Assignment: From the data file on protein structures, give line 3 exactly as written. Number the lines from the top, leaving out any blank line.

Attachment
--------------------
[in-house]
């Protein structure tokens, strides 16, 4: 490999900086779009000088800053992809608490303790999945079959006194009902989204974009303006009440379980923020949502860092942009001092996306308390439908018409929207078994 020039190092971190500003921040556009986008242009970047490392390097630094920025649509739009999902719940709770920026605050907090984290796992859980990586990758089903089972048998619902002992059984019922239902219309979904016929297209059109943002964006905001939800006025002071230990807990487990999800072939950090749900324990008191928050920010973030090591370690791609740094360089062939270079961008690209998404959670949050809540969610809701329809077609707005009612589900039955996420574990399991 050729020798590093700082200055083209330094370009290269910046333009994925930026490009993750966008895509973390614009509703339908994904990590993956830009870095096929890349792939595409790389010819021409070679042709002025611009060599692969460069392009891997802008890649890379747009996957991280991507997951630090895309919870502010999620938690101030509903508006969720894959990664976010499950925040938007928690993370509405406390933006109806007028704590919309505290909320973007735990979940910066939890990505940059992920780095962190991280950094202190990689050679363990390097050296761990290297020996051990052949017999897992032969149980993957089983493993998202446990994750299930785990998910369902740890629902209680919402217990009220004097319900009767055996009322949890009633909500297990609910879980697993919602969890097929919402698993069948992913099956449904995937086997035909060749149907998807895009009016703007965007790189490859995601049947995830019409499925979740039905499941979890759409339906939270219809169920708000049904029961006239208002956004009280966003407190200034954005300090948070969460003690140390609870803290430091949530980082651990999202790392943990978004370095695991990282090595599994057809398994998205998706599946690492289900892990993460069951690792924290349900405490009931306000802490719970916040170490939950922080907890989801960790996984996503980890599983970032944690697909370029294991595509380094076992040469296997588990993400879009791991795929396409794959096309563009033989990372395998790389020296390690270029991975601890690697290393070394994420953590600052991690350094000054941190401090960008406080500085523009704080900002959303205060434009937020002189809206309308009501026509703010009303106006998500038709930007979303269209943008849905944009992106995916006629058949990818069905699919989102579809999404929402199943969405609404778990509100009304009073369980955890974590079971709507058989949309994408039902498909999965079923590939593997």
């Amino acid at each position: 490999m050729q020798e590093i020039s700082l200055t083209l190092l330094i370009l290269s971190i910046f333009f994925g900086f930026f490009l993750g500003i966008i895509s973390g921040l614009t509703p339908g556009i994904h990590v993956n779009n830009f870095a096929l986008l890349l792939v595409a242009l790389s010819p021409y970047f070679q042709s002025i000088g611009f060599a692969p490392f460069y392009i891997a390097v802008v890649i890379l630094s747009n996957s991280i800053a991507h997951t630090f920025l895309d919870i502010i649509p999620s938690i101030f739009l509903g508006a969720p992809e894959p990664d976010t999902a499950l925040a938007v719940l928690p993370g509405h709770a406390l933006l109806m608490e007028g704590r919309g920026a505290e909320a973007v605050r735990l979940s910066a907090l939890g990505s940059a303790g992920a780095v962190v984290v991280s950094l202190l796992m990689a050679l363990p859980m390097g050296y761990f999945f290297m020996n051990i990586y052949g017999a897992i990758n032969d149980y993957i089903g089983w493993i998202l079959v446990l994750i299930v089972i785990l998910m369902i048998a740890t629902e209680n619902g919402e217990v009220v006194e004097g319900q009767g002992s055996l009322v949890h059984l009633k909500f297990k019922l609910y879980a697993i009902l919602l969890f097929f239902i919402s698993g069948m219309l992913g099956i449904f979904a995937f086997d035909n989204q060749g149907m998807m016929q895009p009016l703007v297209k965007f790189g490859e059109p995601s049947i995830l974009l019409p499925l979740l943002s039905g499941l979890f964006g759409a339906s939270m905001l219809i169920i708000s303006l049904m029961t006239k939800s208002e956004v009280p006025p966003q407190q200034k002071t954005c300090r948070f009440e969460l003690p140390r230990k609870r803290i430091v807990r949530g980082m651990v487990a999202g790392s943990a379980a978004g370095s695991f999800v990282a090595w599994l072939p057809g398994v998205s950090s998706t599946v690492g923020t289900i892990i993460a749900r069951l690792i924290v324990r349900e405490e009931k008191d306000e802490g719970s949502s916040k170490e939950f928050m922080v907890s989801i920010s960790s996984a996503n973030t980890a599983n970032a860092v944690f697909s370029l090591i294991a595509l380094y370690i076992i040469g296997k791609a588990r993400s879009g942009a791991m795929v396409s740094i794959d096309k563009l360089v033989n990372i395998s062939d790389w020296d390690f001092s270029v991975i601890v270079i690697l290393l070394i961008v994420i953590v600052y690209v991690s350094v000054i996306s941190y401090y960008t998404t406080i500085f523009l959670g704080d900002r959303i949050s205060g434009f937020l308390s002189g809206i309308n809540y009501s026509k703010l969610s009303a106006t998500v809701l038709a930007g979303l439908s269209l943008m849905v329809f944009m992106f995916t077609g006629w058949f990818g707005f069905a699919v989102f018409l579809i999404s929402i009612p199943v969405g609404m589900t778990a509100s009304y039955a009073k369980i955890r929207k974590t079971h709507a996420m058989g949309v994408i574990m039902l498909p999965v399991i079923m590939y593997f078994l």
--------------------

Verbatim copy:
């Amino acid at each position: 490999m050729q020798e590093i020039s700082l200055t083209l190092l330094i370009l290269s971190i910046f333009f994925g900086f930026f490009l993750g500003i966008i895509s973390g921040l614009t509703p339908g556009i994904h990590v993956n779009n830009f870095a096929l986008l890349l792939v595409a242009l790389s010819p021409y970047f070679q042709s002025i000088g611009f060599a692969p490392f460069y392009i891997a390097v802008v890649i890379l630094s747009n996957s991280i800053a991507h997951t630090f920025l895309d919870i502010i649509p999620s938690i101030f739009l509903g508006a969720p992809e894959p990664d976010t999902a499950l925040a938007v719940l928690p993370g509405h709770a406390l933006l109806m608490e007028g704590r919309g920026a505290e909320a973007v605050r735990l979940s910066a907090l939890g990505s940059a303790g992920a780095v962190v984290v991280s950094l202190l796992m990689a050679l363990p859980m390097g050296y761990f999945f290297m020996n051990i990586y052949g017999a897992i990758n032969d149980y993957i089903g089983w493993i998202l079959v446990l994750i299930v089972i785990l998910m369902i048998a740890t629902e209680n619902g919402e217990v009220v006194e004097g319900q009767g002992s055996l009322v949890h059984l009633k909500f297990k019922l609910y879980a697993i009902l919602l969890f097929f239902i919402s698993g069948m219309l992913g099956i449904f979904a995937f086997d035909n989204q060749g149907m998807m016929q895009p009016l703007v297209k965007f790189g490859e059109p995601s049947i995830l974009l019409p499925l979740l943002s039905g499941l979890f964006g759409a339906s939270m905001l219809i169920i708000s303006l049904m029961t006239k939800s208002e956004v009280p006025p966003q407190q200034k002071t954005c300090r948070f009440e969460l003690p140390r230990k609870r803290i430091v807990r949530g980082m651990v487990a999202g790392s943990a379980a978004g370095s695991f999800v990282a090595w599994l072939p057809g398994v998205s950090s998706t599946v690492g923020t289900i892990i993460a749900r069951l690792i924290v324990r349900e405490e009931k008191d306000e802490g719970s949502s916040k170490e939950f928050m922080v907890s989801i920010s960790s996984a996503n973030t980890a599983n970032a860092v944690f697909s370029l090591i294991a595509l380094y370690i076992i040469g296997k791609a588990r993400s879009g942009a791991m795929v396409s740094i794959d096309k563009l360089v033989n990372i395998s062939d790389w020296d390690f001092s270029v991975i601890v270079i690697l290393l070394i961008v994420i953590v600052y690209v991690s350094v000054i996306s941190y401090y960008t998404t406080i500085f523009l959670g704080d900002r959303i949050s205060g434009f937020l308390s002189g809206i309308n809540y009501s026509k703010l969610s009303a106006t998500v809701l038709a930007g979303l439908s269209l943008m849905v329809f944009m992106f995916t077609g006629w058949f990818g707005f069905a699919v989102f018409l579809i999404s929402i009612p199943v969405g609404m589900t778990a509100s009304y039955a009073k369980i955890r929207k974590t079971h709507a996420m058989g949309v994408i574990m039902l498909p999965v399991i079923m590939y593997f078994l």